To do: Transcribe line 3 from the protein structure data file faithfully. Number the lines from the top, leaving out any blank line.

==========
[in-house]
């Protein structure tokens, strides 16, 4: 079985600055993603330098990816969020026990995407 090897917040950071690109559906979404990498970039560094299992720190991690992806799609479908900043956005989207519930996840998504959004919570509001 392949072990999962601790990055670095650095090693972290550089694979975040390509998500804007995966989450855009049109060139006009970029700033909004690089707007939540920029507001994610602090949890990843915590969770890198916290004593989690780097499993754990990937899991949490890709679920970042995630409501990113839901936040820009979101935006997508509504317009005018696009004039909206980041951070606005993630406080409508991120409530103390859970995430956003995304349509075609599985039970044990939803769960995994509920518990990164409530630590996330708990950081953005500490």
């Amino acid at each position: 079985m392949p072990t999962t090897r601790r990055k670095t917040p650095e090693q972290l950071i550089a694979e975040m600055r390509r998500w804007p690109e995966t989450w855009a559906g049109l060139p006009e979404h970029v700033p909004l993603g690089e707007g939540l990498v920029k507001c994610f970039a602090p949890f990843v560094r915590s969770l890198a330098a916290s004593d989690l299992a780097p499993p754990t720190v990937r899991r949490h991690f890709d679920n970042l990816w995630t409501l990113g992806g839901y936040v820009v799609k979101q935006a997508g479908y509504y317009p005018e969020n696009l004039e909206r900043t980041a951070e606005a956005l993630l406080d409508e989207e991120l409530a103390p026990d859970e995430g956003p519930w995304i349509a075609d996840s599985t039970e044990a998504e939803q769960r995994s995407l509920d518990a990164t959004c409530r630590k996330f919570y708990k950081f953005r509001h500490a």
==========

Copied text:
């Amino acid at each position: 079985m392949p072990t999962t090897r601790r990055k670095t917040p650095e090693q972290l950071i550089a694979e975040m600055r390509r998500w804007p690109e995966t989450w855009a559906g049109l060139p006009e979404h970029v700033p909004l993603g690089e707007g939540l990498v920029k507001c994610f970039a602090p949890f990843v560094r915590s969770l890198a330098a916290s004593d989690l299992a780097p499993p754990t720190v990937r899991r949490h991690f890709d679920n970042l990816w995630t409501l990113g992806g839901y936040v820009v799609k979101q935006a997508g479908y509504y317009p005018e969020n696009l004039e909206r900043t980041a951070e606005a956005l993630l406080d409508e989207e991120l409530a103390p026990d859970e995430g956003p519930w995304i349509a075609d996840s599985t039970e044990a998504e939803q769960r995994s995407l509920d518990a990164t959004c409530r630590k996330f919570y708990k950081f953005r509001h500490a």